Man-Made Teacher Resources
Find Man Made educational ideas and activities
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Students practice sorting objects into the appropriate category. In this materials lesson plan, students learn the difference between man made and natural objects. Students use the application Kidspiration to sort objects into the correct categories of man made or natural.
Your class will learn about natural resources and man-made items and differentiate between them. They chart resources from seven pictures and explain how each natural resource is used.
Students examine the Arkansas state quarter and identify natural resources depicted on the quarter. They compare natural resources to man-made resources and identify examples of each.
Learners identify man-made materials that are derived from natural resources. They reflect on how their world would be different if our natural resources were not available. They examine the reverse of the Arkansas quarter and complete a worksheet.
Third graders engage in a lesson which addresses their curiosity about some of the outstanding people-made landmarks of the world. They explore the geographical themes of location and place through literature.
Kindergarteners create an illustrated class book detailing their experiences creating adobe bricks and building a house that the Big Bad Wolf cannot blow down. Richly detailed, the lesson not only includes a recipe for Adobe bricks but also includes a discussion of man-made and natural materials, differentiated instruction support, extensions and connections. Messy fun.
Following an examination of the Arkansas state quarter, your class will discuss the state's nickname: "The Natural State." They will focus on its abundance of natural resources. Printables for the activities are included.
Students examine the differences between natural and man-made borders by investigating the Texas quarter. They create clay models of the state of Texas.
Students explore the differences between man-made and natural objects. In this activity designed to compare properties of objects, students differentiate between natural and man-made objects and complete an activity designed to show what types of objects could be man-made. Finally, students compare differences in size, weight, color, and texture of man-made objects.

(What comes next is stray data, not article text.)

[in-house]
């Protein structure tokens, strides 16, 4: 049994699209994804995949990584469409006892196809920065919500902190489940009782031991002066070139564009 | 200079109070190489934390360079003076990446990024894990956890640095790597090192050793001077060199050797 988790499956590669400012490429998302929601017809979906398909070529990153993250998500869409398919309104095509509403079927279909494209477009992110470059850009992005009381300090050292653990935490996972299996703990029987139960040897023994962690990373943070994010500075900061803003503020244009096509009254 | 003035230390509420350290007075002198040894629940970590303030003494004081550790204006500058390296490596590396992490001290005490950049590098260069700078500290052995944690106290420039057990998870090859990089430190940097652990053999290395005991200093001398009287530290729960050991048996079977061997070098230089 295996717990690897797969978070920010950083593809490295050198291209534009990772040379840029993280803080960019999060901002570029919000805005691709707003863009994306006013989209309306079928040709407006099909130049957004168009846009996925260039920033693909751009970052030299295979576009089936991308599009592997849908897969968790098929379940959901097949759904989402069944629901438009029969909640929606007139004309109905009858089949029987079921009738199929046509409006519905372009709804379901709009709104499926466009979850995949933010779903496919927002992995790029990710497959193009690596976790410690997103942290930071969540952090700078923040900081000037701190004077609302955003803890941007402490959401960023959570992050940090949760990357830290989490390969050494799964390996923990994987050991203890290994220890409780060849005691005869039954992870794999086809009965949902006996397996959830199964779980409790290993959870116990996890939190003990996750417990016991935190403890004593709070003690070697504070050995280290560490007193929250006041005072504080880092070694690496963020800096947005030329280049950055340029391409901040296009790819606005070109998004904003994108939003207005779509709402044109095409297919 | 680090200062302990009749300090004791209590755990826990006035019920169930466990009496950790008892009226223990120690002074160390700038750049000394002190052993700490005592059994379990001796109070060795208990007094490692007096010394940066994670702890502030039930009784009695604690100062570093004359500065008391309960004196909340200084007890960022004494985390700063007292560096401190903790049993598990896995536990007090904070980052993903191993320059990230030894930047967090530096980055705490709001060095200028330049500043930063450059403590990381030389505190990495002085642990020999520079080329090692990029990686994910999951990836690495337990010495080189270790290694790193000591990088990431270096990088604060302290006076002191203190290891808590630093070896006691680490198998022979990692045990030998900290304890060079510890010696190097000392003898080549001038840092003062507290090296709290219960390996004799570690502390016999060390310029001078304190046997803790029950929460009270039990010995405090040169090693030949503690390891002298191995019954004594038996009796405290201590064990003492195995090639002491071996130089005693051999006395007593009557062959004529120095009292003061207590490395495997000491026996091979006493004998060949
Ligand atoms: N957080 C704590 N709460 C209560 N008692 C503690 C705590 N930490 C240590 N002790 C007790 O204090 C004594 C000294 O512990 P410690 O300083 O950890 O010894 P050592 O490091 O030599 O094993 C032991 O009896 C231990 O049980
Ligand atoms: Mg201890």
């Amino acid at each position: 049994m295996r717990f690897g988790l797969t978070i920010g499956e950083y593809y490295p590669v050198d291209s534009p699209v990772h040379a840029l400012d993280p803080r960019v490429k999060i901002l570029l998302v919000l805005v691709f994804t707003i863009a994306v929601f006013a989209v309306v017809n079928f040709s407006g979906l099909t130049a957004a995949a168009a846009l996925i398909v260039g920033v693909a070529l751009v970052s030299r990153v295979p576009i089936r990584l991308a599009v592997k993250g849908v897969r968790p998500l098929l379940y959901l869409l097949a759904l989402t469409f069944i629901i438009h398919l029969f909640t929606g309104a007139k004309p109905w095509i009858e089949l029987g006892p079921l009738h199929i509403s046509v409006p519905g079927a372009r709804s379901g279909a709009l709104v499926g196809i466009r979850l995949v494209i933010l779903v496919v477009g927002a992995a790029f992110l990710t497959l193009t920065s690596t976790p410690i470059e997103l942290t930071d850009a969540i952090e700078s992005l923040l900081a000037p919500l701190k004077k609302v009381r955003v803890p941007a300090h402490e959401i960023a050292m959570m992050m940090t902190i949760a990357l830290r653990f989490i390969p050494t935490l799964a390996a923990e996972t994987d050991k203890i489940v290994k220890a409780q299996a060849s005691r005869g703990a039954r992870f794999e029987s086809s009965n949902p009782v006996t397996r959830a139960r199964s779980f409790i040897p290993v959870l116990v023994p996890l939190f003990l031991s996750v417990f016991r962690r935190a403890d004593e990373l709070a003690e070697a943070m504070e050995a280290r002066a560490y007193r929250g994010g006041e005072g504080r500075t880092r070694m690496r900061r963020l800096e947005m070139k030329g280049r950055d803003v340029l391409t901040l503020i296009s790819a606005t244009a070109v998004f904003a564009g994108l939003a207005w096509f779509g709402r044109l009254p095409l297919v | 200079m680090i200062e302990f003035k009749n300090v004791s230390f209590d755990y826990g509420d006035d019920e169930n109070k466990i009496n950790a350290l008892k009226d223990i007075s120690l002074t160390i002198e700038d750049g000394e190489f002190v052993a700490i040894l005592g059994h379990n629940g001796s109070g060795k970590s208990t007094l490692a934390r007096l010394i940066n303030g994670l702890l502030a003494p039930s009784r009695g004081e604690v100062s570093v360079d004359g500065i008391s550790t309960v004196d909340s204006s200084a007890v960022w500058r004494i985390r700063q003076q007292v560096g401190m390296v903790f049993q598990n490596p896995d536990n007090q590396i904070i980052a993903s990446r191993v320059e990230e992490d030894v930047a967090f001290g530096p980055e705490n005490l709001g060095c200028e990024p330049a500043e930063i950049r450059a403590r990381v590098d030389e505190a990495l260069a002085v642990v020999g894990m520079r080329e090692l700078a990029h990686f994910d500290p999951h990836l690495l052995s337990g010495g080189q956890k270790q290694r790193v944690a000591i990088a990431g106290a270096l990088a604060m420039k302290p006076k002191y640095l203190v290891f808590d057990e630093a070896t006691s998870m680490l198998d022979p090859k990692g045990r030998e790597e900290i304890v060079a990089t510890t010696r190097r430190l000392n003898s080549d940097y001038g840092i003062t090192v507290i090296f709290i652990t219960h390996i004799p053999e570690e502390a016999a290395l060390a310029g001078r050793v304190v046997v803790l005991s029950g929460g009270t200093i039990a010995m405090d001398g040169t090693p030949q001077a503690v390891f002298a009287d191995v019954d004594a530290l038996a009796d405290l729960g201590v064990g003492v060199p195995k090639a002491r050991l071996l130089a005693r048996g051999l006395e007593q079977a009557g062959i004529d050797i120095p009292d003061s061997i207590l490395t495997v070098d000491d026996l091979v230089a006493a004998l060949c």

Students investigate the human and physical features of their school neighborhood. They observe the physical and man made features outside, make illustrations of their observations, and develop a class list of their observations.
In this natural resources worksheet, students discuss what their clothes are made from after reading the labels found on their clothes. Students fill in a chart with the data they collect.
Students distinguish between natural and man-made ecosystems. In this exploratory lesson students describe preventative measures to ecological problems.
Students explore ways in which people are constantly exposed to naturally occurring and man-made sources of radiation. They create and play a board game featuring different hypothetical scenarios of radiation exposure.
Students identify and construct figures that tessellate. They investigate which regular polygons tessellate and how to modify them to make other tessellating figures. Students explore how naturally occurring tessellations have been imitated in man-made tessellation patterns.
Students compare the ponds, lakes, and reservoirs of Kansas. In this geography lesson, students use Google Earth to research the different ponds, lakes, and reservoirs in Kansas. Students will discover that many of the bodies of water in Kansas are man-made and will then discuss their importance. Students complete several worksheets to ensure their understanding of the subject.
Students distinguish between natural and man-made radiation. They measure radiation using a Geiger counter and investigate footprints of radiation.
Pupils explore and discuss the objects commonly found in still-life paintings. They identify the objects pictured in still lifes indicating which objects are natural and which are man-made.
Ninth graders actively listen to the story, "The Little House." They determine the sequence of events in the story and differentiate between natural changes and man-made changes in the environment over time. They use word processing software to write about the little house's feelings.
Polymers make up nearly everything in the world around us; some are naturally occurring, while others are synthetic. Learn about how polymers form, what they are used for, and some of the potential environmental and health dangers of certain man-made polymers. Introduce your class to the wonderful and wacky world of polymers through a video and short assessment, then continue researching by following the links in the Dig Deeper section.